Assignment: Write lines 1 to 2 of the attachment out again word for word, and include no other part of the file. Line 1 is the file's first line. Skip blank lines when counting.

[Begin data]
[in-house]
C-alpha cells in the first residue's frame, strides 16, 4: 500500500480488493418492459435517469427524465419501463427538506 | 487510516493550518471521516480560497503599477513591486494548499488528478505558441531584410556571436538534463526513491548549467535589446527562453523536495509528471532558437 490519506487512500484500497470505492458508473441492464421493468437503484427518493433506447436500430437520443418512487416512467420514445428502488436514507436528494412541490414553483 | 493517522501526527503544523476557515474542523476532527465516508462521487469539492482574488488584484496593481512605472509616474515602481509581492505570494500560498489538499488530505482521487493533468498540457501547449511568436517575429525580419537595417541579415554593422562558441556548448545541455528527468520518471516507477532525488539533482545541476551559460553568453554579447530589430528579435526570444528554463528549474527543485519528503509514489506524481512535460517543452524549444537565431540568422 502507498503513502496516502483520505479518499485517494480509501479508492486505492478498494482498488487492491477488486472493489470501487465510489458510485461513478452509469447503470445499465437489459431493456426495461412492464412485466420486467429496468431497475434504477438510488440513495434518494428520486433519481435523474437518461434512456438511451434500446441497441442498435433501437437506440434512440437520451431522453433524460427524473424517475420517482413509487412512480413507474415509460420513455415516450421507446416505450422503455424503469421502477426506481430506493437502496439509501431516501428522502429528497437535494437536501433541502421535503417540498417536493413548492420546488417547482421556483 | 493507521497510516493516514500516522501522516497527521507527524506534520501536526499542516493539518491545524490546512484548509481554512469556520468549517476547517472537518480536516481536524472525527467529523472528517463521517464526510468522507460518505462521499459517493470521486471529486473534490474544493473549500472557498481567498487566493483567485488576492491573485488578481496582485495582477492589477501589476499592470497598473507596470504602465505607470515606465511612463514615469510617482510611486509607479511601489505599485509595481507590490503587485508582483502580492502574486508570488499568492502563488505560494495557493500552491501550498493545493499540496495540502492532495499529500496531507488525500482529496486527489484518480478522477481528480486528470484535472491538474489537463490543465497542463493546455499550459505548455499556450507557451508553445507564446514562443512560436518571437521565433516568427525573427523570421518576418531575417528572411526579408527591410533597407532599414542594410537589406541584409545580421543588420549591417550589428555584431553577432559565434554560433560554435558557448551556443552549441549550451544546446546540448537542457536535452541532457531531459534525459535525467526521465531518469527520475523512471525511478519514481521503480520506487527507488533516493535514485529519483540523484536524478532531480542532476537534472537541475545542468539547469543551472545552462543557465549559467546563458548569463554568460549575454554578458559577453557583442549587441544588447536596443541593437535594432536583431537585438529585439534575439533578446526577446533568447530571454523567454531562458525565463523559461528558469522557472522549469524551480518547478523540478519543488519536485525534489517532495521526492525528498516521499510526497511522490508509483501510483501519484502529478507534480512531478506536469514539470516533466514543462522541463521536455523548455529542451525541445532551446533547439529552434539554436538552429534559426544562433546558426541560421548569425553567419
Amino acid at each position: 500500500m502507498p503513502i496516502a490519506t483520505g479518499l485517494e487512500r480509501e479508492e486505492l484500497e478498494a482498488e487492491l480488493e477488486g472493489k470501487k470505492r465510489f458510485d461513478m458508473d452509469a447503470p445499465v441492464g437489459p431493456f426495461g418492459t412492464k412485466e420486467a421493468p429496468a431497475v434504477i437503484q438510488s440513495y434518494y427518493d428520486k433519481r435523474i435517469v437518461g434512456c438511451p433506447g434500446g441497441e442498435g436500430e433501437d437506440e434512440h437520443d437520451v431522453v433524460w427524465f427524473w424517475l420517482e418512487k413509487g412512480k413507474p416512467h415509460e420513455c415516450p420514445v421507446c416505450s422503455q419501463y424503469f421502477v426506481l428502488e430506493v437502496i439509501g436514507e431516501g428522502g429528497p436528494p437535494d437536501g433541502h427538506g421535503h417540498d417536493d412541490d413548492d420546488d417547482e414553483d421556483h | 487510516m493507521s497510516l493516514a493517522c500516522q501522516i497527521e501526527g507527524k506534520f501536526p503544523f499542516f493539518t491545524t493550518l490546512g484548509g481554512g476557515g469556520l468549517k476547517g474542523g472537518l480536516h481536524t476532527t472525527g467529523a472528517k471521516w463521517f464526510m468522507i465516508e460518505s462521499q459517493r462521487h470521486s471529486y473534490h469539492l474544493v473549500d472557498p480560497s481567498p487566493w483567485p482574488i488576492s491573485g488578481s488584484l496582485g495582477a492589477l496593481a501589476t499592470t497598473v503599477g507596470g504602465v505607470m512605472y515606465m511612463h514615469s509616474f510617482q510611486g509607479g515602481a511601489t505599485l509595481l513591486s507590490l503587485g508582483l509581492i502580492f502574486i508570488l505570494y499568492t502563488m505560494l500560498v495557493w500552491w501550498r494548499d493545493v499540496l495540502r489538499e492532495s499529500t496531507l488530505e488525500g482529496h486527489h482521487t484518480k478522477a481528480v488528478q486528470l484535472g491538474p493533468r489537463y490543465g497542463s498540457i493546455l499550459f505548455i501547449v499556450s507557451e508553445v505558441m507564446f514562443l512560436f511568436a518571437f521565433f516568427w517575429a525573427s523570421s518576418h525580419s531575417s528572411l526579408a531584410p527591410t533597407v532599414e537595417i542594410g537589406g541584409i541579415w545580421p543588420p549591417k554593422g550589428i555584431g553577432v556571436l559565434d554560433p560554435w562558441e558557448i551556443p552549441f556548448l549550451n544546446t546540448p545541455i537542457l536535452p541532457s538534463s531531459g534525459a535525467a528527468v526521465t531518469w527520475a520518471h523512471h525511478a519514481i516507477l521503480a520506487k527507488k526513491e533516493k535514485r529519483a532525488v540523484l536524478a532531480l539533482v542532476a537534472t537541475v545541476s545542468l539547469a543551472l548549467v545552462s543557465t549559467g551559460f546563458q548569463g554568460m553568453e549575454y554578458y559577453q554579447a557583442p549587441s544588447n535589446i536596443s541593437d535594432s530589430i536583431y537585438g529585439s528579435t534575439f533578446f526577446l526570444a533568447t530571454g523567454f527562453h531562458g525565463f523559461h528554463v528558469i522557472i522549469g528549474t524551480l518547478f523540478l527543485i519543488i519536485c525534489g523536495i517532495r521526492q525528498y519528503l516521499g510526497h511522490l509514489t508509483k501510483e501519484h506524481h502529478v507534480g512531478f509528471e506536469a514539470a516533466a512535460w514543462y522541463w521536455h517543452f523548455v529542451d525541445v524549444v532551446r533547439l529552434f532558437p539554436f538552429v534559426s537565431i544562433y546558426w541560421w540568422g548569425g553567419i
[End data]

[in-house]
C-alpha cells in the first residue's frame, strides 16, 4: 500500500480488493418492459435517469427524465419501463427538506 | 487510516493550518471521516480560497503599477513591486494548499488528478505558441531584410556571436538534463526513491548549467535589446527562453523536495509528471532558437 490519506487512500484500497470505492458508473441492464421493468437503484427518493433506447436500430437520443418512487416512467420514445428502488436514507436528494412541490414553483 | 493517522501526527503544523476557515474542523476532527465516508462521487469539492482574488488584484496593481512605472509616474515602481509581492505570494500560498489538499488530505482521487493533468498540457501547449511568436517575429525580419537595417541579415554593422562558441556548448545541455528527468520518471516507477532525488539533482545541476551559460553568453554579447530589430528579435526570444528554463528549474527543485519528503509514489506524481512535460517543452524549444537565431540568422 502507498503513502496516502483520505479518499485517494480509501479508492486505492478498494482498488487492491477488486472493489470501487465510489458510485461513478452509469447503470445499465437489459431493456426495461412492464412485466420486467429496468431497475434504477438510488440513495434518494428520486433519481435523474437518461434512456438511451434500446441497441442498435433501437437506440434512440437520451431522453433524460427524473424517475420517482413509487412512480413507474415509460420513455415516450421507446416505450422503455424503469421502477426506481430506493437502496439509501431516501428522502429528497437535494437536501433541502421535503417540498417536493413548492420546488417547482421556483 | 493507521497510516493516514500516522501522516497527521507527524506534520501536526499542516493539518491545524490546512484548509481554512469556520468549517476547517472537518480536516481536524472525527467529523472528517463521517464526510468522507460518505462521499459517493470521486471529486473534490474544493473549500472557498481567498487566493483567485488576492491573485488578481496582485495582477492589477501589476499592470497598473507596470504602465505607470515606465511612463514615469510617482510611486509607479511601489505599485509595481507590490503587485508582483502580492502574486508570488499568492502563488505560494495557493500552491501550498493545493499540496495540502492532495499529500496531507488525500482529496486527489484518480478522477481528480486528470484535472491538474489537463490543465497542463493546455499550459505548455499556450507557451508553445507564446514562443512560436518571437521565433516568427525573427523570421518576418531575417528572411526579408527591410533597407532599414542594410537589406541584409545580421543588420549591417550589428555584431553577432559565434554560433560554435558557448551556443552549441549550451544546446546540448537542457536535452541532457531531459534525459535525467526521465531518469527520475523512471525511478519514481521503480520506487527507488533516493535514485529519483540523484536524478532531480542532476537534472537541475545542468539547469543551472545552462543557465549559467546563458548569463554568460549575454554578458559577453557583442549587441544588447536596443541593437535594432536583431537585438529585439534575439533578446526577446533568447530571454523567454531562458525565463523559461528558469522557472522549469524551480518547478523540478519543488519536485525534489517532495521526492525528498516521499510526497511522490508509483501510483501519484502529478507534480512531478506536469514539470516533466514543462522541463521536455523548455529542451525541445532551446533547439529552434539554436538552429534559426544562433546558426541560421548569425553567419